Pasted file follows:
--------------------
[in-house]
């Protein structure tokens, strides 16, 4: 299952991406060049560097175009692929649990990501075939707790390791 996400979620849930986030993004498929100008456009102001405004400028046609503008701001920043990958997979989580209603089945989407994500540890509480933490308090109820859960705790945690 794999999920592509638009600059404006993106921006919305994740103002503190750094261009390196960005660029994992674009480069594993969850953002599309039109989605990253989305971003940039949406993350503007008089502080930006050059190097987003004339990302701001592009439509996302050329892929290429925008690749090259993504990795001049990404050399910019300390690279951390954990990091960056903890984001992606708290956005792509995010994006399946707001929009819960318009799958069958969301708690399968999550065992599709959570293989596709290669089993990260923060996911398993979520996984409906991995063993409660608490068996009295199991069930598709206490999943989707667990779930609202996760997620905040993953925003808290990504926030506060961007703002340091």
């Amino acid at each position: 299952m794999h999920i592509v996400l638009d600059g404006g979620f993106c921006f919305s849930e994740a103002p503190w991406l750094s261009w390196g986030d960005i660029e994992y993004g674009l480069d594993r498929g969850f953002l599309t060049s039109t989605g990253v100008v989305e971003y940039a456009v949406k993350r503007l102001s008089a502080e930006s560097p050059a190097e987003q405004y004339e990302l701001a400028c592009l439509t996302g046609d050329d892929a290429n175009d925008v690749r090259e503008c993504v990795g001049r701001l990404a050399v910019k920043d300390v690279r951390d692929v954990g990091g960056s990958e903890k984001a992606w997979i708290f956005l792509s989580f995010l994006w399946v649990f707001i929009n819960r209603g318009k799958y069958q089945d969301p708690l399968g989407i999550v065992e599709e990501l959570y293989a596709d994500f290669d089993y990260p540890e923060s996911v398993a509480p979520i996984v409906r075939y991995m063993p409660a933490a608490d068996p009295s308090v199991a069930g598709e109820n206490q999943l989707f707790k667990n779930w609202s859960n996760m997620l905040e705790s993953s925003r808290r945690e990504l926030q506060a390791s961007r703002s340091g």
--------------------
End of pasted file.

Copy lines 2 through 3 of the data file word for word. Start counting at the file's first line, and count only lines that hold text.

């Protein structure tokens, strides 16, 4: 299952991406060049560097175009692929649990990501075939707790390791 996400979620849930986030993004498929100008456009102001405004400028046609503008701001920043990958997979989580209603089945989407994500540890509480933490308090109820859960705790945690 794999999920592509638009600059404006993106921006919305994740103002503190750094261009390196960005660029994992674009480069594993969850953002599309039109989605990253989305971003940039949406993350503007008089502080930006050059190097987003004339990302701001592009439509996302050329892929290429925008690749090259993504990795001049990404050399910019300390690279951390954990990091960056903890984001992606708290956005792509995010994006399946707001929009819960318009799958069958969301708690399968999550065992599709959570293989596709290669089993990260923060996911398993979520996984409906991995063993409660608490068996009295199991069930598709206490999943989707667990779930609202996760997620905040993953925003808290990504926030506060961007703002340091």
């Amino acid at each position: 299952m794999h999920i592509v996400l638009d600059g404006g979620f993106c921006f919305s849930e994740a103002p503190w991406l750094s261009w390196g986030d960005i660029e994992y993004g674009l480069d594993r498929g969850f953002l599309t060049s039109t989605g990253v100008v989305e971003y940039a456009v949406k993350r503007l102001s008089a502080e930006s560097p050059a190097e987003q405004y004339e990302l701001a400028c592009l439509t996302g046609d050329d892929a290429n175009d925008v690749r090259e503008c993504v990795g001049r701001l990404a050399v910019k920043d300390v690279r951390d692929v954990g990091g960056s990958e903890k984001a992606w997979i708290f956005l792509s989580f995010l994006w399946v649990f707001i929009n819960r209603g318009k799958y069958q089945d969301p708690l399968g989407i999550v065992e599709e990501l959570y293989a596709d994500f290669d089993y990260p540890e923060s996911v398993a509480p979520i996984v409906r075939y991995m063993p409660a933490a608490d068996p009295s308090v199991a069930g598709e109820n206490q999943l989707f707790k667990n779930w609202s859960n996760m997620l905040e705790s993953s925003r808290r945690e990504l926030q506060a390791s961007r703002s340091g």